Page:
if the use of Exploit kits is decreased across the recent months, some of them were improved by adding the code to exploit recently discovered Flash and Internet Explorer zero-day vulnerabilities.
“Since both Flash and the VBScript engine are pieces of software that can be leveraged for web-based attacks, it was only natural to see their integration into exploit kits. While Internet Explorer is not getting any younger, CVE-2018-8174 brings an update to an otherwise 2-year-old vulnerability (CVE-2016-0189), which is still used in some drive-by campaigns.” reads the analysis published by Malwarebytes. “As far as Flash is concerned, CVE-2018-4878 has been adopted by almost all exploits kits.”
One of the most exploited flaws is the CVE-2018-4878 Adobe’s Flash Player flaw that was discovered in January when North-Korea linked APT used it in attacks against South Korean targets.
The CVE-2018-4878 flaw was used by many other actors after Microsoft fixed it, in March security experts at Proofpoint discovered a Microsoft Office document exploit builder kit dubbed ThreadKit that has been used to spread a variety of malware, including banking Trojans and RATs (i.e. Trickbot, Chthonic, FormBook and Loki Bot).
Attackers behing the ThreadKit leveraged the flaw in their weaponized documents.
Another vulnerability included in the exploited kits is the CVE-2018-8174, a critical remote execution vulnerability that affects VBScript implemented in Internet Explorer and Microsoft Office on all supported versions of Windows that was exploited in targeted attacks by an APT group.
The hackers delivered weaponized documents to allow the download of a second-stage payload. Hackers tricked victims into visiting a malicious HTML page that contained the code to trigger the UAF and a shellcode that downloads the malicious payload.
Microsoft has addressed in the May 2018 Patch Tuesday security updates, while in the same periodo, the Advanced Threat Response Team of 360 Core Security Division detected an APT attack exploiting a 0-day vulnerability and captured the world’s first malicious sample that uses it. The experts codenamed the vulnerability as “double kill” exploit.
After the release of the security updates, on May 8, experts from Kaspersky Lab and Malwarebytes published a detailed analysis of the vulnerability, while researchers from Morphisec security firm released a proof-of-concept (PoC) code.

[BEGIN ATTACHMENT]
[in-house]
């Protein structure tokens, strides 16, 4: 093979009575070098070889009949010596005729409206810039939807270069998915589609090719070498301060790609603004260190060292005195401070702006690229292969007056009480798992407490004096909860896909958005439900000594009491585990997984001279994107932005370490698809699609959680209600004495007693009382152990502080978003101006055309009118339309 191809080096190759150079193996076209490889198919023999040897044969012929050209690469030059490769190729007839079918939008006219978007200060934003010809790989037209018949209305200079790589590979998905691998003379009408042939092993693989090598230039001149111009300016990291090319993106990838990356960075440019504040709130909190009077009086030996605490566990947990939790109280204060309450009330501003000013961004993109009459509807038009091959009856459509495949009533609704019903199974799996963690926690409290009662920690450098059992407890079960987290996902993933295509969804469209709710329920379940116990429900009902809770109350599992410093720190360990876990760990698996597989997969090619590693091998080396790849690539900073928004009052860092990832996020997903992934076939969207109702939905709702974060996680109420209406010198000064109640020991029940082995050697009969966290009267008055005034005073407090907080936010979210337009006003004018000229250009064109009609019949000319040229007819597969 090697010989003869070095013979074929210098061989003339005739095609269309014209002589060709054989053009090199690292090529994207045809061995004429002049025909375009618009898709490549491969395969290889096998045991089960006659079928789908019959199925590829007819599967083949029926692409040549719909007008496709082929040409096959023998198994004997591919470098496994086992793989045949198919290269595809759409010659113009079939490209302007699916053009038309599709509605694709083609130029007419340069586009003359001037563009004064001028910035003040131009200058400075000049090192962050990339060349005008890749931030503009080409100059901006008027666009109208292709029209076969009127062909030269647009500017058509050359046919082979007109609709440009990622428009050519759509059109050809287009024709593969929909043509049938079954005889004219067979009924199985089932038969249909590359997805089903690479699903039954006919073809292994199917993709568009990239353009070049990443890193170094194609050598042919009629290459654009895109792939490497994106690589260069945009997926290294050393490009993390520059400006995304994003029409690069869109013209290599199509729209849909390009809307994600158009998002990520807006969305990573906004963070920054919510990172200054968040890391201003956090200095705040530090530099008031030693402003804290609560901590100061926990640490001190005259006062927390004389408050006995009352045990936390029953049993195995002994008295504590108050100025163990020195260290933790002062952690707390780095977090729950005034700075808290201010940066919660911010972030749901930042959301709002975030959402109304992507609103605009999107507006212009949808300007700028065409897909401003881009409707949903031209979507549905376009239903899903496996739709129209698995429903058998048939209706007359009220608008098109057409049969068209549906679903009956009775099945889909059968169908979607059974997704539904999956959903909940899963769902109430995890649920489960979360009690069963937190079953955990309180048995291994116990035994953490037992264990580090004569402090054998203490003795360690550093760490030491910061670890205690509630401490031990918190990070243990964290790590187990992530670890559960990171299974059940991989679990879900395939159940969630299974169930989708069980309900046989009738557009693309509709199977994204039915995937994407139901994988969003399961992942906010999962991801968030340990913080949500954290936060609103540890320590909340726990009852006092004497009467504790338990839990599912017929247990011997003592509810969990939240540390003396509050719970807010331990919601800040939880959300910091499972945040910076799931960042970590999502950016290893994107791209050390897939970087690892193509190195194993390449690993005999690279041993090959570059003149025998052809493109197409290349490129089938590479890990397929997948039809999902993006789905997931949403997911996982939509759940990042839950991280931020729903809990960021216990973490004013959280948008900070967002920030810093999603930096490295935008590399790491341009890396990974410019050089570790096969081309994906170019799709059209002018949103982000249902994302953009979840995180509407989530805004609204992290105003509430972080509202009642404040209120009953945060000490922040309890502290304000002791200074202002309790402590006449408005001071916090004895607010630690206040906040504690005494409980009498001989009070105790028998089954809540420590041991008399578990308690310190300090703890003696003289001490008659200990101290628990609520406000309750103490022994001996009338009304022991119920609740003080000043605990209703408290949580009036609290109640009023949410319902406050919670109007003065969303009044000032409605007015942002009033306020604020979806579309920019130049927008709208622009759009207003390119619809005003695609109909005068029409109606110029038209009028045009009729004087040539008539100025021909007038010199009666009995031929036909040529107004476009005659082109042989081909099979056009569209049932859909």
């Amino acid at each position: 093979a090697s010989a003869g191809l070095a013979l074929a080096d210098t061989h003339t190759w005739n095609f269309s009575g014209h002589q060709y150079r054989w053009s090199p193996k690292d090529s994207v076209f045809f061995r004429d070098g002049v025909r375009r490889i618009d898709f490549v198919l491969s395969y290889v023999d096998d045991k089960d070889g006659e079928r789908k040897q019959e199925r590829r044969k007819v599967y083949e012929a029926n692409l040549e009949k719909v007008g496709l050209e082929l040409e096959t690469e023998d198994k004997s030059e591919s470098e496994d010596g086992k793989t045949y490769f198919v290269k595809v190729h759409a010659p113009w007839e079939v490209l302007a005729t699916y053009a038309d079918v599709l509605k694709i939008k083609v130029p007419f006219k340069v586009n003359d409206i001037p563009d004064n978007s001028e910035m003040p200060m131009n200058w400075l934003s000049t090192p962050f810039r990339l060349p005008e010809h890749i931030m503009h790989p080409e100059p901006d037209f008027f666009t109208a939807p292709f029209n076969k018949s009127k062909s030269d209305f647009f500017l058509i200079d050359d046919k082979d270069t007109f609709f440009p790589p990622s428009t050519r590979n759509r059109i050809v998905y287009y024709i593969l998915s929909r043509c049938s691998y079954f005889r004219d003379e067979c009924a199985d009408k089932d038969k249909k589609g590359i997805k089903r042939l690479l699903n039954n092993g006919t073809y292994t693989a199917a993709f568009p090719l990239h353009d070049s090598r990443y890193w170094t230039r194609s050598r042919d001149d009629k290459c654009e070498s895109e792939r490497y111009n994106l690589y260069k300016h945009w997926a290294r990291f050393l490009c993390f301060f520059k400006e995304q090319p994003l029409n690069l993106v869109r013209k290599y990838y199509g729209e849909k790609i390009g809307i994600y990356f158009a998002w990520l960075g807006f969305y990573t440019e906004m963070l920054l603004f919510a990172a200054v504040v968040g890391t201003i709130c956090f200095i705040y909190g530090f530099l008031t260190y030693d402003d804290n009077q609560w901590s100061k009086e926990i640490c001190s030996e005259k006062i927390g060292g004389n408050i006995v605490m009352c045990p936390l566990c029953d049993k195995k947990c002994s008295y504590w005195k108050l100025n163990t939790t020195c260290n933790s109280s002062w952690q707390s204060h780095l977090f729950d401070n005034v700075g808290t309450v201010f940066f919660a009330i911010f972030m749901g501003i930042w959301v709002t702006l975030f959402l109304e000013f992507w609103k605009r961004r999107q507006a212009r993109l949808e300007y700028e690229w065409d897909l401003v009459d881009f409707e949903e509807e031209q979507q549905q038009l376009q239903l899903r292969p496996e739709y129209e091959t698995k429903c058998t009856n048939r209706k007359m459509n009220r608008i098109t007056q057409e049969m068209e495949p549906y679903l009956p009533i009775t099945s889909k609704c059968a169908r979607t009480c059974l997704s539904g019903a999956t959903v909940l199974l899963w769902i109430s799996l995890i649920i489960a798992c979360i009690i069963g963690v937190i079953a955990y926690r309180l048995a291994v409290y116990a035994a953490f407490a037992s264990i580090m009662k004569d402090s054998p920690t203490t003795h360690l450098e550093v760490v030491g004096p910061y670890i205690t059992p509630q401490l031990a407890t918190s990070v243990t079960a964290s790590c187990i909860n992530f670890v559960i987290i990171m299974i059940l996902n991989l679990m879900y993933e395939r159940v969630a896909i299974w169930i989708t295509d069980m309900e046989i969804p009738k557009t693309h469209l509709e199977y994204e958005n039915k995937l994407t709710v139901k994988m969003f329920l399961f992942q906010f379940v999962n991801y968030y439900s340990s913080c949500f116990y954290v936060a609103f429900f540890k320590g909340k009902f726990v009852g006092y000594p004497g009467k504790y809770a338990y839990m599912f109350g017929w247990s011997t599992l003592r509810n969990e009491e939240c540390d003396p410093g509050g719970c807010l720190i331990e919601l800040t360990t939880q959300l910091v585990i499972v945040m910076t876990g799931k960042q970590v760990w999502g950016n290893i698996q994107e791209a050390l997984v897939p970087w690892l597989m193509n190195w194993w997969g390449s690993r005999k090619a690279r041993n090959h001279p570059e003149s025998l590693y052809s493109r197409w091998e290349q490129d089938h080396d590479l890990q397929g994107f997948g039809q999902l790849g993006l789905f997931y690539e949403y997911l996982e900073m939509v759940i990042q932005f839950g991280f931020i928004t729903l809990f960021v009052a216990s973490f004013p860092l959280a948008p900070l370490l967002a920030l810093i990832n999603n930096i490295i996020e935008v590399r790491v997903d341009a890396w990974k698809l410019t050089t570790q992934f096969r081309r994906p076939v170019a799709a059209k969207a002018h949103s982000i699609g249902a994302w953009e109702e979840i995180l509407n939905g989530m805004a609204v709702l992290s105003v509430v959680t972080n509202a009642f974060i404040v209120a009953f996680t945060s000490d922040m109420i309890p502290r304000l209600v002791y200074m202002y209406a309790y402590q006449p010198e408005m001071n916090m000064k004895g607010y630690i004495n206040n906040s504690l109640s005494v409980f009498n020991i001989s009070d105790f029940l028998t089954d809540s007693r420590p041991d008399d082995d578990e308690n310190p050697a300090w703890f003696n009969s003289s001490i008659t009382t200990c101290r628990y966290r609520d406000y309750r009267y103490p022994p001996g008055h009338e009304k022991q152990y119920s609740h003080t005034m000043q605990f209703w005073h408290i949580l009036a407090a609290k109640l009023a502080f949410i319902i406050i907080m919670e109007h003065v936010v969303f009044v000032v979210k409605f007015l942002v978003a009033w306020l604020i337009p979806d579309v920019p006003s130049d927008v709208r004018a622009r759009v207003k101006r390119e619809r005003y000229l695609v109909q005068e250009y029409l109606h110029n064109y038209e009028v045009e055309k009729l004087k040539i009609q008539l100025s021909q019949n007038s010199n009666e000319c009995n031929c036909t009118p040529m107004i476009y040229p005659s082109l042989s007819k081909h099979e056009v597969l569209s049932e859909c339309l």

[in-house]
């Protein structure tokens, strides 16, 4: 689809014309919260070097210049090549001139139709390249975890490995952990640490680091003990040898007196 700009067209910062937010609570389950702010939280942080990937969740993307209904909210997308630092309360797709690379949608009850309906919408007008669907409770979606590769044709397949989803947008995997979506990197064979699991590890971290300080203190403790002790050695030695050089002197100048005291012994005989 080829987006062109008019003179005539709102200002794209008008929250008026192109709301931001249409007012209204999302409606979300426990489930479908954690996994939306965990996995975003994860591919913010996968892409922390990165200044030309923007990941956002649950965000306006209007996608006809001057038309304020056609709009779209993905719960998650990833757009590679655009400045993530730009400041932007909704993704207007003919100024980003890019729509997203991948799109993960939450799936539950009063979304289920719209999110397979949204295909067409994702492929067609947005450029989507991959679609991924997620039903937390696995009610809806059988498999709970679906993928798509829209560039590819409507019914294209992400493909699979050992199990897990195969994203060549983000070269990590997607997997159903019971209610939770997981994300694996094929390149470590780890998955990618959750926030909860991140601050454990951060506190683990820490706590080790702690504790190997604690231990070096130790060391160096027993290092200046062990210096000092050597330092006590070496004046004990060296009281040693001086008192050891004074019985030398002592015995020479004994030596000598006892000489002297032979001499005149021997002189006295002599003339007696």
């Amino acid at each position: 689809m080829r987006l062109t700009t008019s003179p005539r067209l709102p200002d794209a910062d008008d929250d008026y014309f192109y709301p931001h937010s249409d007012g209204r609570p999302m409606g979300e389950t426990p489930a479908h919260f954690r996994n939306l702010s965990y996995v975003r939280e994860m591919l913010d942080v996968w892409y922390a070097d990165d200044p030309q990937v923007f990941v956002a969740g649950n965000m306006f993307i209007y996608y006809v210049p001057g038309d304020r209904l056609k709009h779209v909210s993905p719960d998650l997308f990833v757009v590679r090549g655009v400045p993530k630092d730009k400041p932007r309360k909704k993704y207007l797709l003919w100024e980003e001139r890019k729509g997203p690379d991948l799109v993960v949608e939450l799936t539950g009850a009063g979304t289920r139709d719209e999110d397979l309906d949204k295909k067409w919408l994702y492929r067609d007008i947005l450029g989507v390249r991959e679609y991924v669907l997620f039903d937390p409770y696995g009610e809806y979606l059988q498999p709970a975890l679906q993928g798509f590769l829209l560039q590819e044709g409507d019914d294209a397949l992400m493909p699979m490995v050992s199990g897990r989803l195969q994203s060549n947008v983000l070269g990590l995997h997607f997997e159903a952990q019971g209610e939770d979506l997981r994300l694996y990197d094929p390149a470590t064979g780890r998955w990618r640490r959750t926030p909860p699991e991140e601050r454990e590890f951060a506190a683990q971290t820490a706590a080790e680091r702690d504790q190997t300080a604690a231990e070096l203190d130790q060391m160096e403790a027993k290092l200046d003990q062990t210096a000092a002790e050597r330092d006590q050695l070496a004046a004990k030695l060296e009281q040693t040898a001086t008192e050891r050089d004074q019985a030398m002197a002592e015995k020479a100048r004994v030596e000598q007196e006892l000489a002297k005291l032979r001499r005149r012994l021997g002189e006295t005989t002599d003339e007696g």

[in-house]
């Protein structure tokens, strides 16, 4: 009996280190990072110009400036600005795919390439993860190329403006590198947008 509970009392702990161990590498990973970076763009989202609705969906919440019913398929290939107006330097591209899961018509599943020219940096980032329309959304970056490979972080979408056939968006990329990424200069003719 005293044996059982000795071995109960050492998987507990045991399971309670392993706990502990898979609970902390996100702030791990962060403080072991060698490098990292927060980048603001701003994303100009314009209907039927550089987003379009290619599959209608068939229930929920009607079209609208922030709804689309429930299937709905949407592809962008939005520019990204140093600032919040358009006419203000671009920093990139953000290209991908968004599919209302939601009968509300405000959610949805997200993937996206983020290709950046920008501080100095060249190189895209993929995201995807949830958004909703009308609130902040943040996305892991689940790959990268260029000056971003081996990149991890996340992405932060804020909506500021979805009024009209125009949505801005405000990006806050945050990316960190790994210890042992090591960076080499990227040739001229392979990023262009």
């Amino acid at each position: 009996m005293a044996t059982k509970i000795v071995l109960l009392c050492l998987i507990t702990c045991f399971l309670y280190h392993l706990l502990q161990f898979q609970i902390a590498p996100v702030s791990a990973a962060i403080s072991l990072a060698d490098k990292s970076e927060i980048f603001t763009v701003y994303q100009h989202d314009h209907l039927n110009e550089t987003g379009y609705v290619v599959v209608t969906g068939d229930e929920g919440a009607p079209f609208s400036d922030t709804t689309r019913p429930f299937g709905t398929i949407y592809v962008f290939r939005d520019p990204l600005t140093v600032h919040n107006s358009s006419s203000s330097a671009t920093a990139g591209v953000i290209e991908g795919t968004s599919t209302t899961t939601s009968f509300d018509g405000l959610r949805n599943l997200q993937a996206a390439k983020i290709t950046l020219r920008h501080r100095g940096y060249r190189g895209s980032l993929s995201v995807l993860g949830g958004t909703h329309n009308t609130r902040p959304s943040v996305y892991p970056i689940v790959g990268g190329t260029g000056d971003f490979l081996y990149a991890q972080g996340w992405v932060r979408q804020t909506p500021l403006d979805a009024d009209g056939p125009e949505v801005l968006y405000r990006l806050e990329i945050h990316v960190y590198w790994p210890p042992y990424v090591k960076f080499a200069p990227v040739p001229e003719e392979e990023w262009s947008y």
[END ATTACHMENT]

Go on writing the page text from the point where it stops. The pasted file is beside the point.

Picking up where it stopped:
The availability of the PoC code for the vulnerability is a gift for vxers, in the specific case, the crooks included the code for the CVE-2018-8174 flaw in the RIG exploit kit.
Early in June, experts observed threat actors including the code for the Internet Explorer zero-day vulnerability to the infamous RIG exploit kit that was used to spread several payloads, including Bunitu, Ursnif, and the SmokeLoader dropper.
In June, Adobe fixed the CVE-2018-5002 Flash Zero-Day exploited in targeted attacks in the Middle East, but experts confirmed that it has not been yet integrated in Exploit Kits.
“At the time of this writing, a newer Flash vulnerability (CVE-2018-5002) is available but has not been spotted in any EK so far.” continues Malwarebytes.
The Magnitude EK was mainly observed in targeted attacks against targets in South Korea, recently threat actors included the code to exploit both CVE-2018-4878 and CVE-2018-8174 vulnerabilities. The toolkit is considered one of the most sophisticated EKs on the market, courtesy of its own Magnigate filtering, a Base64-encoded landing page, and fileless payload.
Another EK that was observed in attacks in the wild is the GreenFlash Sundown, it was used in attacks via compromised OpenX ad servers, and recently integrated the CVE-2018-4878 to deliver malware such as the Hermes ransomware and cryptocurrency miners.
The EK is still relying on the older CVE-2016 -0189 Internet Explorer exploit.
“There is no doubt that the recent influx of zero-days has given exploit kits a much-needed boost. We did notice an increase in RIG EK campaigns, which probably resulted in higher than usual successful loads for its operators.” Malwarebytes concludes. “While attackers are concentrating on Microsoft Office–related exploits, we are observing a cascading effect into exploit kits,”
Further details, including the IoCs for the above exploit kits are included in the analysis published by Malwarebytes.
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(Security Affairs – exploit kits, hacking)